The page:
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Neuron survival is not enough

By | March 14, 2001

Parkinson's disease is associated with the loss of dopamine neurons in the caudate and putamen nuclei of the brain. Several groups have tried to slow down the neuron loss by transplanting embryonic precursors of dopaminergic cells and obtained some promising results. In the 8 March issue of New England Journal of Medicine a team from University of Colorado School of Medicine, Denver, published the first double-blind placebo controlled study of the transplant therapy (N Engl J Med 2001, 344:710-7

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Genes controlling longevity

By | March 13, 2001

A gene that controls lifespan in yeast also regulates longevity in nematode worms.

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More data indicate no link between MMR and autism

By | March 13, 2001

1994, but this does not correlate with a small relative increase in the MMR immunization rate.

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Pasteur's genome

By | March 13, 2001

Pasteurella multocida causes disease in birds, cattle, swine and humans, but the mechanisms underlying its virulence are unknown. In the 6 March PNAS May and colleagues report the complete sequence of the Pasteurella multocida (Pm70) genome (PNAS 2001, 98:3460-3465).May et al used a shotgun strategy to sequence more than 53,000 DNA fragments and assemble them into a single circular sequence of about 2.26 Mb. The Pm70 genome contains 2,014 predicted coding regions, accounting for 89% of the entir

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Insulin resistance linked to CD36 deficiency

By | March 12, 2001

Insulin resistance is mainly characteristic for type 2 diabetes, a common disorder that is also a potent risk factor for coronary heart disease. Genetic associations with type 2 diabetes have recently been drawn, and genes underlying rare monogenic causes of insulin resistance have been identified. But the molecular basis of the common insulin resistance remains unknown.In 3 March Lancet, Koji Miyaoka and colleagues from Osaka University, Japan present evidence for insulin resistance in CD36-def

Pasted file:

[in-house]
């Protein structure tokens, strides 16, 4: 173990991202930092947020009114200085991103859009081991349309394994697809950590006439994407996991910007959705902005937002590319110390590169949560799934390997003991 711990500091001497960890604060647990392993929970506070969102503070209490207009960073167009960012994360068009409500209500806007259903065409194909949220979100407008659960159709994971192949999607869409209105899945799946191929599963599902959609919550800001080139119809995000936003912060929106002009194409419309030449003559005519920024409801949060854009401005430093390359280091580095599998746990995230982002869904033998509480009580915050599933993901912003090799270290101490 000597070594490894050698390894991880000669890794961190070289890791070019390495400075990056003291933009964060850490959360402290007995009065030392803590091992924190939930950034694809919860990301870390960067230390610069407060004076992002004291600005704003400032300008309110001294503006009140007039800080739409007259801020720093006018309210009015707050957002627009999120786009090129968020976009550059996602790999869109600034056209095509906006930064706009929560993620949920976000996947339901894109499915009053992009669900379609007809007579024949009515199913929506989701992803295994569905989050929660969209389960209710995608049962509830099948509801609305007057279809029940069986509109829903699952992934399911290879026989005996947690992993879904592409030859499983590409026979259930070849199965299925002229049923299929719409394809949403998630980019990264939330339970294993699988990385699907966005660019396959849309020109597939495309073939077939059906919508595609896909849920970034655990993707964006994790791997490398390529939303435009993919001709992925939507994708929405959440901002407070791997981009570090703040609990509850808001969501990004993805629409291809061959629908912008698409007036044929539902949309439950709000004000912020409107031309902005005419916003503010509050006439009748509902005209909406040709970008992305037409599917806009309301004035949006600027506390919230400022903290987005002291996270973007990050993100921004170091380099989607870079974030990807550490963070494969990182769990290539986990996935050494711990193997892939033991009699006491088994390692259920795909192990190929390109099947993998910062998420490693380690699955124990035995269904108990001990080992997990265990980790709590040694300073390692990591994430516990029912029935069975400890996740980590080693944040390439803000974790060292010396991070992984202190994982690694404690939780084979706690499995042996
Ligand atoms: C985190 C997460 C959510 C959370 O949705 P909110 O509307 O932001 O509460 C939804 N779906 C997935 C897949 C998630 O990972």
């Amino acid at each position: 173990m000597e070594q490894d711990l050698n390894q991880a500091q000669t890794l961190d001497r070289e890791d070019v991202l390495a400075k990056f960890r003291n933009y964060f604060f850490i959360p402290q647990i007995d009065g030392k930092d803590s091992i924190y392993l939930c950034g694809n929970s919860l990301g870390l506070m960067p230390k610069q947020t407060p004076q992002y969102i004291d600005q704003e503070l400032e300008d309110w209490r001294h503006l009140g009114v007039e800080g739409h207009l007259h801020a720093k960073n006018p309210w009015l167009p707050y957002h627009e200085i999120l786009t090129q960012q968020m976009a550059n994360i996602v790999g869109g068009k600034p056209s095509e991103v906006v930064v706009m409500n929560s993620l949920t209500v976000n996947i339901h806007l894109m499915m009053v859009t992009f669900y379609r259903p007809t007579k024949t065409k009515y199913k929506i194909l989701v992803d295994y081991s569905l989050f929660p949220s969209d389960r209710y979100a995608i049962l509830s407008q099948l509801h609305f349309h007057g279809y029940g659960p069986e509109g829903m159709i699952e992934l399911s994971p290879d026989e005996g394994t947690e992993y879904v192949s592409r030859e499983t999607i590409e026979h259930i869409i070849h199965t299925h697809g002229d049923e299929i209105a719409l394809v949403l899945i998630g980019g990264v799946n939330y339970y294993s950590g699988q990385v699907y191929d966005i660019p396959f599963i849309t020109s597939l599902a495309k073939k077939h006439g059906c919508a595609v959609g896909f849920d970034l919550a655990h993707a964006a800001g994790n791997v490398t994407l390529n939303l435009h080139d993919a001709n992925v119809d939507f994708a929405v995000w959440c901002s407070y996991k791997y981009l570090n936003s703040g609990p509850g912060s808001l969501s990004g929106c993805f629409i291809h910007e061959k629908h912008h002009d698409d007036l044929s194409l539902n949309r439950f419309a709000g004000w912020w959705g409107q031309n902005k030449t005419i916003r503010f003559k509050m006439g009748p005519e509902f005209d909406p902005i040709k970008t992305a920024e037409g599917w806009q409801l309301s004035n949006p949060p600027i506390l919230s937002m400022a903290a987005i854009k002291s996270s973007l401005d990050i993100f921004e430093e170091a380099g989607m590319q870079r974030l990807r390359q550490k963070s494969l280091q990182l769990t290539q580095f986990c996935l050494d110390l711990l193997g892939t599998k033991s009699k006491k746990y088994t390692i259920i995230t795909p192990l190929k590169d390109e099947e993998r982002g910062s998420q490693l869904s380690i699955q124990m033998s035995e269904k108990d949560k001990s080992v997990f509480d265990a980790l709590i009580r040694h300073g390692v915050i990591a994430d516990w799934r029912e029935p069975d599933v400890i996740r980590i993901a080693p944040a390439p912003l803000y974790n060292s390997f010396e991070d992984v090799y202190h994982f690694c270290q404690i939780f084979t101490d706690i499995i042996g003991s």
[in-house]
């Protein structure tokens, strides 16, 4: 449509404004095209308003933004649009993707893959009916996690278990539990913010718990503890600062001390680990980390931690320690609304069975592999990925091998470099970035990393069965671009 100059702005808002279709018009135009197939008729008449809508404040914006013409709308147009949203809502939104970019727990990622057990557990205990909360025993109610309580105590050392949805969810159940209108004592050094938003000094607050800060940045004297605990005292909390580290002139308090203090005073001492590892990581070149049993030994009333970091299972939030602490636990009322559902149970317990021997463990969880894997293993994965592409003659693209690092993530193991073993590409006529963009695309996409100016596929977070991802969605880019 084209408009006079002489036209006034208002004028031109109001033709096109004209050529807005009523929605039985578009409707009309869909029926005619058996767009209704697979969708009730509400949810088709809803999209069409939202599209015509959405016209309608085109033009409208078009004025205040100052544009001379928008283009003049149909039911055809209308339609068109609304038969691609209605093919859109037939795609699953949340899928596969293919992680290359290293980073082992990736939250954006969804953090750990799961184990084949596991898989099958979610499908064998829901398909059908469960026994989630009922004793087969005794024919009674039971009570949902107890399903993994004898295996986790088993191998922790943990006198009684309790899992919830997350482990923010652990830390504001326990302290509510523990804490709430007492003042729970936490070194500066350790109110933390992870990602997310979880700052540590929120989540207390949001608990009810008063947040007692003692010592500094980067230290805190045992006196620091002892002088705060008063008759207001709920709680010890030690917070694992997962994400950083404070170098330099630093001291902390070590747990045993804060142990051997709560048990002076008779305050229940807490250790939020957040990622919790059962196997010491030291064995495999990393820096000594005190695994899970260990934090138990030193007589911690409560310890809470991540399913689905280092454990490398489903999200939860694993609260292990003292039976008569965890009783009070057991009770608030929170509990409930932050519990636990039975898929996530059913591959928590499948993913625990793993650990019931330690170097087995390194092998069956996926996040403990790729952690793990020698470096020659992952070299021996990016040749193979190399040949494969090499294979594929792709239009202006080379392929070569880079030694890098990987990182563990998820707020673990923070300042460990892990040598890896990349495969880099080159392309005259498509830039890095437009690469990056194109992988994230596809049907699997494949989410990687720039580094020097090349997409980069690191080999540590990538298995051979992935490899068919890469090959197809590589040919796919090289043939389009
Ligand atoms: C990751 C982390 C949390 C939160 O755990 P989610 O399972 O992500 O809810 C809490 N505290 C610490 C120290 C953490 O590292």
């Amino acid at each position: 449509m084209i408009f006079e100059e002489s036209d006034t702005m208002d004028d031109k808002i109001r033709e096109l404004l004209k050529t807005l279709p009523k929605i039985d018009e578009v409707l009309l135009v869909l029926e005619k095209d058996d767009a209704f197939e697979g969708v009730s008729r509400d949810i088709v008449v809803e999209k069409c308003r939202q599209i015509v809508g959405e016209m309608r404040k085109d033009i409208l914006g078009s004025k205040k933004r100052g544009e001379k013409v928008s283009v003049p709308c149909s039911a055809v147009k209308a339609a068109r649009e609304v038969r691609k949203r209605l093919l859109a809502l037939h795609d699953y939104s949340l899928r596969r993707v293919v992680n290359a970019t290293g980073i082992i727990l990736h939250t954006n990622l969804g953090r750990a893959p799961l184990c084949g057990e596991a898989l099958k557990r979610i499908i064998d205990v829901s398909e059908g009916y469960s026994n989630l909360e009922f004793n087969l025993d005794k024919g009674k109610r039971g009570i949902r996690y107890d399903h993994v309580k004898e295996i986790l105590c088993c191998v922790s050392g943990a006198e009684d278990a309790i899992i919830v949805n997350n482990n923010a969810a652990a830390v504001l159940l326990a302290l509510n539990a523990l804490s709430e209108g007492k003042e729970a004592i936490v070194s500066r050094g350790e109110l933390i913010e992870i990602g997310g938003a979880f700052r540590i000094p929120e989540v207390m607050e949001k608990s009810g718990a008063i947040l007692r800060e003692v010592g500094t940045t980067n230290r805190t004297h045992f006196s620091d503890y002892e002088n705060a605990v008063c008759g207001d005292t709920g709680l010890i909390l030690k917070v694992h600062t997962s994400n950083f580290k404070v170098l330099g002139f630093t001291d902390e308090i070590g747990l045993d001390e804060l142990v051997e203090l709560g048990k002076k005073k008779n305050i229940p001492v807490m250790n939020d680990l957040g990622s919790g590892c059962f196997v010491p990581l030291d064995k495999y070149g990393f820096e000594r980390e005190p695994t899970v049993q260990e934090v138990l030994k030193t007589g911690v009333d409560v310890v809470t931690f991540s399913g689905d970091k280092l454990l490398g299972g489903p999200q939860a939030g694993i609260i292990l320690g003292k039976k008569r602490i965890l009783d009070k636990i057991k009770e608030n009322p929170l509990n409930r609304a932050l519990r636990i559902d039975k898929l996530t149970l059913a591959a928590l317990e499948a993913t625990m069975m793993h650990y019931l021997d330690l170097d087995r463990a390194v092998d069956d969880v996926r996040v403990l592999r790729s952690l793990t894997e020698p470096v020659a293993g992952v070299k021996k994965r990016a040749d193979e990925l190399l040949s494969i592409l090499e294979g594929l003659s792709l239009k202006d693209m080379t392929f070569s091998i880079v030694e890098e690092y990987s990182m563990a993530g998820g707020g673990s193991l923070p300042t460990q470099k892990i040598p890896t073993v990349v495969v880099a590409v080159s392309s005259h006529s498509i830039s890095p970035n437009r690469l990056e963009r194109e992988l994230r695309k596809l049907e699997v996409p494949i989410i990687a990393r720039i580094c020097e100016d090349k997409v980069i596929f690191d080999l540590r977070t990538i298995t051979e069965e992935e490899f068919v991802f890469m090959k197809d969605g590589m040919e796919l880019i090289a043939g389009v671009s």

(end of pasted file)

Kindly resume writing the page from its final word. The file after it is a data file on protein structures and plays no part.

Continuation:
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Musical Twins

By | March 12, 2001

A study of mono- and dizygotic twins indicates that there is a strong genetic contribution to musical pitch perception.

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Protein folding

By | March 12, 2001

Under specific conditions globular proteins can assume a structure resembling amyloid and prion aggregates.

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genotype influences chemotherapy results

By | March 9, 2001

Oxidative stress has been implicated in the metabolism of chemotherapy drugs. The mechanisms have been linked to the genes that encode glutathione S-transferase (GST) which are critical in protection against oxidative stress.In March Journal of Clinical Oncology Stella Davies and colleagues demonstrate that presence or absence of GST genes may influence the outcome of treatment for childhood acute myeloid leukaemia (AML).Davies et al genotyped the GST isoenzyme genes GSTT1 and GSTM1 in 306 child

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Hormone therapy without the complications

By | March 9, 2001

Using synthetic molecules that mimic the sex hormones, it may be possible to promote the survival of osteoblasts without the complications associated with hormone replacement therapy.

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Wiring up

By | March 9, 2001

In March 8 Nature Philip Leighton and colleagues describe a large-scale screen for molecules that guide axons during the development of the nervous system in mice (Nature 2001, 410:174-179). They developed a gene-trap screening method that incorporates elements of the 'secretory trap' technique combined with an axonal marker (placental alkaline phosphatase) whose translation is driven by an IRES (internal ribosome entry site).The method enabled the generation of a large number of mouse lines wit

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